What an ageing population means for economic growth
Another headwind for recovering economies...
We often write about ageing populations on Demography is Destiny. Many countries throughout the world are facing a large number of retirees, fewer babies being born and people living longer than ever before. Added together, these factors mean that the average age of the population in many countries is increasing (especially in the West and East Asia). One of the major concerns that comes with an ageing population is its effect on economic growth and our current standard of living. How can a country continue to provide for a Ponzi-scheme style social security scheme when the number of taxpayers entering the workforce is not as large as the number of taxpayers leaving it through retirement?
In fact, the effects of an ageing population upon a nation's economy might be larger than just a lower number of taxpayers. Lower economic growth might not even be largely driven by a lower number of taxpayers. Instead, according to this National Bureau of Economic Research working paper entitled “The Effect of Population Aging on Economic Growth, the Labor Force and Productivity” most of the negative growth impact of an ageing population is due to “slower growth in the labor productivity of workers across the age distribution”. That is, people are less productive as they get older, meaning that the economy grows more slowly even before large number of older workers retire and stop producing altogether. Only one-third of the slower economic growth is due to lower labour force growth (the absolute number of workers). The numbers that the authors (Nicole Maestas of Harvard and Kathleen Mullen and David Powell of the RAND Corporation) put on an ageing population are quite large. A 10 percent increase in the fraction of the population aged over 60 years (60 is lower than many countries’ retirement ages remember) decreases the growth rate of GDP per capita by 5.5%. The authors predict that the ageing of the USA will result in a lower annual GDP growth of 1.2% this decade and 0.6% next decade.
At a time when governments love to point to GDP growth as evidence of their economic stewardship, the prospect of ageing populations having such an impact on this headline figure is sure to be unwelcome in many capitals. We are still feeling the after-effects of the GFC throughout the world, China’s economy is slowing down (due in part to a declining number of workers and an ageing population) and few countries have fiscal room to move with their interest rates at or near (or even below!) zero. An additional demographic headwind is not what the world's economy needs. But it is exactly what so many countries will face in the years ahead. (And all this is aside from any questions about what a low birth rate and falling population might be symptomatic of. Is there a malaise much deeper, on a spiritual, rather than materialist, level that people choosing not to have babies is but a product of?) Perhaps economic stagflation, anaemic growth and uncertain futures for generous public social systems is here to stay for the foreseeable future.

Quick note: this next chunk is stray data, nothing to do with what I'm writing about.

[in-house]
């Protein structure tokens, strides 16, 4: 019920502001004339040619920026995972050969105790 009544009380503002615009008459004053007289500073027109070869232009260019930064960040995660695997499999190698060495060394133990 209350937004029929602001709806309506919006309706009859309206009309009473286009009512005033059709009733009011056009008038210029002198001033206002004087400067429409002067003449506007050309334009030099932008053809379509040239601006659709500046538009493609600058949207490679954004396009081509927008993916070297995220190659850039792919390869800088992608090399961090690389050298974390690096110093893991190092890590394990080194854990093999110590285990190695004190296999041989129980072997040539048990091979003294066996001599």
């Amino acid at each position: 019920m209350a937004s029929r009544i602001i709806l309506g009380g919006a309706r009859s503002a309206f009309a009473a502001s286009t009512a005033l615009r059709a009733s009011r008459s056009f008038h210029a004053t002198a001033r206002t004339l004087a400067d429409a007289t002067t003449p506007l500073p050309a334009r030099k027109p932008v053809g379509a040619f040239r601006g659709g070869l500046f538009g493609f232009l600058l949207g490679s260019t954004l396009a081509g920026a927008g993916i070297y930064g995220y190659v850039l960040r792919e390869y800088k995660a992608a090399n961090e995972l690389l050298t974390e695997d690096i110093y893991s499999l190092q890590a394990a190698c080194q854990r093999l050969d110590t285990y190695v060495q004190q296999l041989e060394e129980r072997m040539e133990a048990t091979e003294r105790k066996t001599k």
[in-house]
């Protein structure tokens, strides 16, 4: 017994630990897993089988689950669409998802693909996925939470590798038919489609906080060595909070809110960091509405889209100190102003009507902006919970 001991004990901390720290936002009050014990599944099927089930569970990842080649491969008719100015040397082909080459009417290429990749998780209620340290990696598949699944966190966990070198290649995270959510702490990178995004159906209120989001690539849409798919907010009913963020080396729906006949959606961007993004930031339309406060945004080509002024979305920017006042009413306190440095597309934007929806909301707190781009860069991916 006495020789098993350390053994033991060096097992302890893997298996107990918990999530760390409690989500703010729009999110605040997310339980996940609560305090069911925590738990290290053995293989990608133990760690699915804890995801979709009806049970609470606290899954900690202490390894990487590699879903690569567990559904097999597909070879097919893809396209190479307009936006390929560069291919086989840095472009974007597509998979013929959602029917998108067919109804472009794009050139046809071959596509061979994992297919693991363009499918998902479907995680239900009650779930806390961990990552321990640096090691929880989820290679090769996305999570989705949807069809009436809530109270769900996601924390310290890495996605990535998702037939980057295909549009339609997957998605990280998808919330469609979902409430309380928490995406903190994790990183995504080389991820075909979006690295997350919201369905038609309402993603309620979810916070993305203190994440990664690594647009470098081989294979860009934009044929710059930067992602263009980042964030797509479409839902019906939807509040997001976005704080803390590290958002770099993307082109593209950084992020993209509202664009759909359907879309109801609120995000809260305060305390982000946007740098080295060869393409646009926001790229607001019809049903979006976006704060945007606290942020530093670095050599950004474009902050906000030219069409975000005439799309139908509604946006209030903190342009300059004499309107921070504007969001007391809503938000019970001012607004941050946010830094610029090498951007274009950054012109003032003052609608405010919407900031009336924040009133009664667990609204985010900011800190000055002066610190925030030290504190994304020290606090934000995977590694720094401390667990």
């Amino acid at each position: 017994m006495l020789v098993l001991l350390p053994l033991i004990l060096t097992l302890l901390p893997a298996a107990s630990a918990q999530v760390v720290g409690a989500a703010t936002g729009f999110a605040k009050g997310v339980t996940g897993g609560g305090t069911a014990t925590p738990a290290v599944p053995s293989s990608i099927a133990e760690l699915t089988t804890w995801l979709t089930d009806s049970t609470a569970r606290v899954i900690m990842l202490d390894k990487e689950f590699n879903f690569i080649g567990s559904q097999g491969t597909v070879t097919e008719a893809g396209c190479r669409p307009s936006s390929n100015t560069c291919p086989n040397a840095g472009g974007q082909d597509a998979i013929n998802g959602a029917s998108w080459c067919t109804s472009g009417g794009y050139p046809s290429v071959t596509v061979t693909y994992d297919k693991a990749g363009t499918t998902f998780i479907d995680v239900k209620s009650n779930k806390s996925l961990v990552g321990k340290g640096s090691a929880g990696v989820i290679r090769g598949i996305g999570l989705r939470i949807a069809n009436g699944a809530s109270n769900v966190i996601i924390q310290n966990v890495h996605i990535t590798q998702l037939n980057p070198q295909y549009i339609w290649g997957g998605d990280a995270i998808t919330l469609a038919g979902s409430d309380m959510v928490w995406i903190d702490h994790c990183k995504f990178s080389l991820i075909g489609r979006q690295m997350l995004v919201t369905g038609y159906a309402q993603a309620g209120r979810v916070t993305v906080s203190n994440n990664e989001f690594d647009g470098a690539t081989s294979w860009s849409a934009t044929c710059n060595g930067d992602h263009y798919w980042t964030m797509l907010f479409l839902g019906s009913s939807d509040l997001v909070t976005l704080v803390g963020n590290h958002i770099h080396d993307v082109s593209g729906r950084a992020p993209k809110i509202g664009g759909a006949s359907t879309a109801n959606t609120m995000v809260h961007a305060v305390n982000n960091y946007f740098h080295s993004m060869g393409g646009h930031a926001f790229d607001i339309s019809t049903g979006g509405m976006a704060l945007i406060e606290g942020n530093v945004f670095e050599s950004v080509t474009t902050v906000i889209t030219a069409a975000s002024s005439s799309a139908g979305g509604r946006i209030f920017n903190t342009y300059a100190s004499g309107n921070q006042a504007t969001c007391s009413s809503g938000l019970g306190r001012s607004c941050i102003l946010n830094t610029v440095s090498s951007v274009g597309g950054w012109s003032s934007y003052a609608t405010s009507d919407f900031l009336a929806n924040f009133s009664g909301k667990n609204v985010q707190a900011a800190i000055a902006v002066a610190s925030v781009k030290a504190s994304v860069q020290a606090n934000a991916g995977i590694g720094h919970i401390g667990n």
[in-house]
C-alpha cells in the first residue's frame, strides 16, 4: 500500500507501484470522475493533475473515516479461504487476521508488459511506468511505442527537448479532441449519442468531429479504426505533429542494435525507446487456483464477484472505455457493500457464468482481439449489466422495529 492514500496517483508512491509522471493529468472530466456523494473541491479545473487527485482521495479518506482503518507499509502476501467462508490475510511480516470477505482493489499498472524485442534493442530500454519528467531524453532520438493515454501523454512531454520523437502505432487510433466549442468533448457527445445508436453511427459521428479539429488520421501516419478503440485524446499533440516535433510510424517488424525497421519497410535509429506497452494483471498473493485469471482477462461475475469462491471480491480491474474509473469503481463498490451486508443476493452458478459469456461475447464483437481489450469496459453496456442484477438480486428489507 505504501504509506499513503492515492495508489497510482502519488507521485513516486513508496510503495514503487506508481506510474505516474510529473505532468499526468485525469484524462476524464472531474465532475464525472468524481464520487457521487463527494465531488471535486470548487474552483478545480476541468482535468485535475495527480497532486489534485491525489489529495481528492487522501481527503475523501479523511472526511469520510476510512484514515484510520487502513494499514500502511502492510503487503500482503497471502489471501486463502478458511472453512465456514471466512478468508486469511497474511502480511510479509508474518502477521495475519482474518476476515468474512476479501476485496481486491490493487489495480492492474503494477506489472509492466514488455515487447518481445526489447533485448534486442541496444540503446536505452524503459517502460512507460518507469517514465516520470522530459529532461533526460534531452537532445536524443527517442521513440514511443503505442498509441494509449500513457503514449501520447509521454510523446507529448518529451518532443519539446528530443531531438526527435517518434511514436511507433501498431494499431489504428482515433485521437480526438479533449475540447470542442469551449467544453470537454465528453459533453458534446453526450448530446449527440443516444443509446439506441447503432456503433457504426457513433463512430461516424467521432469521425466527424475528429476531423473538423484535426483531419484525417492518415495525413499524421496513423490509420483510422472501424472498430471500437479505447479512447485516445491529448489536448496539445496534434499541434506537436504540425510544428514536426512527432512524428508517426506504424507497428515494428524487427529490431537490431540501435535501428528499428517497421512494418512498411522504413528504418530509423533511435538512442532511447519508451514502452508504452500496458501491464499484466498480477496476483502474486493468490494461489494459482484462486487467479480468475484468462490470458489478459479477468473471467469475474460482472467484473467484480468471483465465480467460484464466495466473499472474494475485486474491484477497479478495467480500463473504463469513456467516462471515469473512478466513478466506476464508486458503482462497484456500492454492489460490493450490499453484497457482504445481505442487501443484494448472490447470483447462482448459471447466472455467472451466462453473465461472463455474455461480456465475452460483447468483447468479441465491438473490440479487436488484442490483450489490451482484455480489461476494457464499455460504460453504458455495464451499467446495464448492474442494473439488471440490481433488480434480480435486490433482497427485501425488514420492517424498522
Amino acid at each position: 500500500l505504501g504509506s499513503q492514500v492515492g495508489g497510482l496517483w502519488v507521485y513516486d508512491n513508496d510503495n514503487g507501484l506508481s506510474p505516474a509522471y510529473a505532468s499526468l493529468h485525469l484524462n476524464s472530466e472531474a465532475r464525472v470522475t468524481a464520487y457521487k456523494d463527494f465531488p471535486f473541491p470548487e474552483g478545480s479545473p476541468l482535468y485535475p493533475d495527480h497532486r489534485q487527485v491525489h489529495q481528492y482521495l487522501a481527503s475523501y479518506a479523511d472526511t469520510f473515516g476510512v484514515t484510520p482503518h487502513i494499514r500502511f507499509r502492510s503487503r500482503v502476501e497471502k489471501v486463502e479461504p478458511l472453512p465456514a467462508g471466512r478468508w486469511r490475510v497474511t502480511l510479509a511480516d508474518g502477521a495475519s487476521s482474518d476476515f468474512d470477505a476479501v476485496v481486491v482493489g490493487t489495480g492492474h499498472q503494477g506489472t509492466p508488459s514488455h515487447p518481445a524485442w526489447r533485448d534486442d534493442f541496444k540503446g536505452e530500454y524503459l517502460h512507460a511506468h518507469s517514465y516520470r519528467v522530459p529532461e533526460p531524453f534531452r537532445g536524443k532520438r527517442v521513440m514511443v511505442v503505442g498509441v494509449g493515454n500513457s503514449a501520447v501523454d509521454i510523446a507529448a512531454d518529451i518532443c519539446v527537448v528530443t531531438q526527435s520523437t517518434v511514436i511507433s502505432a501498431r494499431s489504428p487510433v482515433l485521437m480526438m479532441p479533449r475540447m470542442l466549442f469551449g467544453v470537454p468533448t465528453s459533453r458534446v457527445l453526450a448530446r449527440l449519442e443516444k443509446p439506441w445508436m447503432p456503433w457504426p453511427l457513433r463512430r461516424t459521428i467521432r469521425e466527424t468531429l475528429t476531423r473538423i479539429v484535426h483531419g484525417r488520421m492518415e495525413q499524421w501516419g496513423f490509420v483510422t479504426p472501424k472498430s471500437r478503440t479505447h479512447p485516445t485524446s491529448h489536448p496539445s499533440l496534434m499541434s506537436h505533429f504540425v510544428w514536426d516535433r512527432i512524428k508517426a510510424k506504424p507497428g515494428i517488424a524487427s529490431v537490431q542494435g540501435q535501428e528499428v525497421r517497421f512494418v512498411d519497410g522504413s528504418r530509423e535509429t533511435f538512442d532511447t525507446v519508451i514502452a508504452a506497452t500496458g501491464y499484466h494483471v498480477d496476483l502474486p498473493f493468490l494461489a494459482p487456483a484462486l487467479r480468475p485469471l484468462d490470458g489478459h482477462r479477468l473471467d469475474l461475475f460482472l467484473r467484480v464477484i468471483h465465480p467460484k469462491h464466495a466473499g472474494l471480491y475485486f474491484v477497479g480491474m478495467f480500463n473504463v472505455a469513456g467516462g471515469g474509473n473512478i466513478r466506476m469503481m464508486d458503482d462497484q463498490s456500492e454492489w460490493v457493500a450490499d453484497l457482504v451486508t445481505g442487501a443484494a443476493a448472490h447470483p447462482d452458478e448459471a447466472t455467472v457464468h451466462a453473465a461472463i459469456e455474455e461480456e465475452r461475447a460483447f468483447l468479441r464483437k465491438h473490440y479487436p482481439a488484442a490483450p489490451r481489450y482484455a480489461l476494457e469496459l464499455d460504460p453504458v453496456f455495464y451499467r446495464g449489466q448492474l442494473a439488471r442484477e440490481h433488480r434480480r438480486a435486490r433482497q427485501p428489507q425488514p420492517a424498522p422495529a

It's not quite true that voters in the US presidential election can choose only between Hillary Clinton and Donald Trump. Candidates from the Libertarian Party and the Green Party will be on the ballot in most states. Gary Johnson, the former governor of New Mexico, is currently polling about 10 percent. If he pulls in another 5 percent, he might even be included in the televised debates, potentially boosting his candidacy even more. However, the Libertarian creed may not excite people who dislike legalised prostitution and marijuana..
But there is a vast array of other candidates as well, I have discovered on a political website. None of them have a snowball's chance in hell of affecting the election. But they do provide some interesting alternatives. Zoltan Istan, the Transhumanist candidate, has featured in MercatorNet before. He opposes death and supports immortality. Mark Dutter, from Spearfish, South Dakota, is a "strong believer in the middle road". Julian Lewis Jr is an "independent, pious bishop" who believes in "the traditional American values of yesteryear". And quite a few others.
Nonetheless, for most people, the choice is between Clinton and Trump. As Matthew Franck argues in his intelligent and perceptive essay below, if neither are qualified, a conscientious voter does not have to cast a vote for either of them.
|A vote’s consequences and a voter’s conscience|
Matthew J. Franck | FEATURES | 5 August 2016
Thoughtful Americans are caught between a rock and a hard place in the upcoming election
|Making the case for a new Olympics model|
Paul Christesen | FEATURES | 5 August 2016
The burden is just too much for a single city to bear
|Is social media messing with kids’ morals?|
Blaire Morgan | CONNECTING | 5 August 2016
Parents know that social media wreaks havoc on sleep and school work. But what about character?
|The McMartyrs of jihad|
Theodore Dalrymple | ABOVE | 5 August 2016
In what sort of universe does the vocation of suicide bomber make sense?
|Women’s leverage in the mating market|
Helen M. Alvaré | FAMILY EDGE | 5 August 2016
Science confirms: women set the rules for dating, sex and marriage.
|What an ageing population means for economic growth|
Marcus Roberts | DEMOGRAPHY IS DESTINY | 5 August 2016
Another headwind for recovering economies...
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